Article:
Varying the value of β also alters strongly the degree of management implementation implied by differing degrees of geographic protection (Figure 5B). The “representation only” analysis would result in the least management implementation; for example, only 12.5% of all proposed actions would be implemented within the top-ranked 20% of the landscape (Figure 5B, black line). However, this proportion steadily increases as the influence of the retention layers on the rankings is increased (Figure 5B); 19.7% of management actions would be implemented in the top 20% of the landscape when β= 20, increasing to 28.1% when β= 50, and to 31.3% when β= 100. The “retention only” analysis only considers the difference made layers in ranking, and results in 32% of management actions being implemented across the top 20% of the landscape.

Inclusion of cost information to the ranking process further alters the priority ranking (Figure 4D), the average levels of protection achieved for any given level of geographic protection (Figure 5C), and the budget required to implement the required management actions (Figure 5D). However, the magnitude of all of these changes is sensitive to the relative weighting given to the benefit/cost layer. Fixing β= 20, changes in average ecosystem protection are relatively muted when the benefit/cost layer weight is increased from 1 to 2, but there already is a marked decline when a weight of 5 is used, reflecting an increasing bias in selection toward planning units in hilly terrain where actions are less expensive, but producing gains for only some particular ecosystems.

Discussion

Our results provide an operational-scale demonstration of a novel analysis that allows ranking of potential biodiversity management projects across a landscape while taking account of variation both in project costs and the need to evenly spread management actions across a representative range of biodiversity values, in our case riverine ecosystems. This approach has particular value when prioritizing management projects for which there are marked differences in the costs between ecosystems. Here, an emphasis on cost-effectiveness alone might appear to maximize biodiversity gains, but those gains would not represent the full range of biodiversity assets. Our approach, with its easily specified tuning parameters, allows tradeoffs between potentially conflicting objectives to be explored at a landscape scale, providing explicit information about the decreased cost-effectiveness of management when representativeness-related considerations prevail, versus the loss of representativeness that occurs when greater emphasis is placed on maximizing cost-effectiveness.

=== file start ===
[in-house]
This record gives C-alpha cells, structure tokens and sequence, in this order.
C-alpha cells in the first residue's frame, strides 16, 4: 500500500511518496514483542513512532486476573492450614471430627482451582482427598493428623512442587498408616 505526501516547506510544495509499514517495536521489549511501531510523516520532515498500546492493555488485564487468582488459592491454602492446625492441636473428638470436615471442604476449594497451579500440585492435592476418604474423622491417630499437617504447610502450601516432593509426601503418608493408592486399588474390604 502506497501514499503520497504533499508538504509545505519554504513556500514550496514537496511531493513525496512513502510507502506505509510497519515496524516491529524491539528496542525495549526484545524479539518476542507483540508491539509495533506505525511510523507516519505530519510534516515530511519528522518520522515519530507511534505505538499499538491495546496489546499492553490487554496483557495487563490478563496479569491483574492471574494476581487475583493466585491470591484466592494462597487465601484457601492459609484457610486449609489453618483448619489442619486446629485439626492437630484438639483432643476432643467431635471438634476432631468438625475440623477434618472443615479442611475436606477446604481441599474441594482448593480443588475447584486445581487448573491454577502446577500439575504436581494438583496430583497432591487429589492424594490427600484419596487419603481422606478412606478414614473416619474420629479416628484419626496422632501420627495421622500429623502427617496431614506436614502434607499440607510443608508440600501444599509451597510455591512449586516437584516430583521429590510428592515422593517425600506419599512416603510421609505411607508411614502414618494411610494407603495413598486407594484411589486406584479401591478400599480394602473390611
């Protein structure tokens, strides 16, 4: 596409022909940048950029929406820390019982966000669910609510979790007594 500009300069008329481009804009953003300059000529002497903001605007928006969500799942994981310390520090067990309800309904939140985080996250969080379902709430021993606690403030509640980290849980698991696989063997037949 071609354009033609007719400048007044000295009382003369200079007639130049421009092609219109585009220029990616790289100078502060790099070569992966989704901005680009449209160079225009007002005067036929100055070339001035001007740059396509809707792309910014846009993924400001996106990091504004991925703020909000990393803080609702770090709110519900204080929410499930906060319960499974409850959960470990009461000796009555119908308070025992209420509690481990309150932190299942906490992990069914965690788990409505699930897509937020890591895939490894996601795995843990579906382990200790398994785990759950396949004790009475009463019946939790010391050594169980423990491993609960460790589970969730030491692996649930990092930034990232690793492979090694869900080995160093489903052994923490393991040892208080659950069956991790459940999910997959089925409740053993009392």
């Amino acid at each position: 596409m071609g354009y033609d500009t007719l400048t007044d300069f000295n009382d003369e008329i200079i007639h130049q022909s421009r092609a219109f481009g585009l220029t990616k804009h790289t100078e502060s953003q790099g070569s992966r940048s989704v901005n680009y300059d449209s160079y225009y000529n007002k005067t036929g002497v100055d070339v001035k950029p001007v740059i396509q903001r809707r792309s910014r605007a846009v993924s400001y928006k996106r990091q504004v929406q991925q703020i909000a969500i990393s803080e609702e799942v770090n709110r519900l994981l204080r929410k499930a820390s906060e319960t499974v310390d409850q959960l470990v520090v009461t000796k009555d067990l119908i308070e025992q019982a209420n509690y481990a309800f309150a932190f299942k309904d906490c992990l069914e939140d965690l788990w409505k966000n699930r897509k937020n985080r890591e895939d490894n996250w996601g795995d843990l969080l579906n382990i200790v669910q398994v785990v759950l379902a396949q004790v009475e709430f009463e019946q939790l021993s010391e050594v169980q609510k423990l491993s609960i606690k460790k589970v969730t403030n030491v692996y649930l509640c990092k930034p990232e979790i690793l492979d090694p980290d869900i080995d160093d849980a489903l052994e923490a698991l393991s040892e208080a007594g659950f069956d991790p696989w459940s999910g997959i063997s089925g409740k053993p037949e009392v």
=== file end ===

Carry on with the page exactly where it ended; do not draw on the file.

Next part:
Our results demonstrate a credible range of options for management intervention on the Southland lowlands with scenarios using intermediate weightings delivering outcomes that have minimal reductions in representativeness, while clearly identifying the most cost-effective projects for a range of different ecosystem types, including those in lowland hill-country and on the lowland alluvial plains. We emphasize that connectivity, condition, and retention all had significant effects on the analysis outcome, implying that these components might be highly relevant for similar assessments elsewhere. Also, given the up- and downriver connectivity responses applied, there was a tendency for our analyses to prioritize management at lowland and midelevation locations that are connected to high-quality headwater catchments of rivers that host environments that are rare and/or have elsewhere declined significantly in condition. Overall, we regard the β= 20, cost = 2 solution (Figure 5D) as striking the most sensible balance between achieving good representation, protecting areas in best condition, and delivering cost-effective management.

While our proposed method is applicable to any environment, including terrestrial planning, our application here concerned freshwater conservation. Freshwater systems themselves supply substantial ecosystem services (Schroter et al. 2005), but are globally impacted by multiple anthropogenic pressures (Abell et al. 2007). Continuing declines in the condition of freshwater systems demonstrate a need for increased conservation measures (Dudgeon et al. 2006; Kingsford & Neville 2005), and the demand for quantitative freshwater conservation approaches remains high (Linke et al. 2011).

The proposed analysis can be implemented with the publicly available version 2 of the Zonation software (Moilanen et al. 2005, 2009), but this requires extra effort in the preparation of input layers. Retention transforms and weight calculations are included in the recently released Zonation v3beta, greatly simplifying workflow.

Acknowledgments

A.M. thanks the Academy of Finland CoE program 2006–2011, grant 213457, and the ERC grant StG 260393 – GEDA for support. J.L. and J.Q. acknowledge support from New Zealand's New Zealand's Foundation for Research, Science and Technology under Contract C01×0305 and Department of Conservation.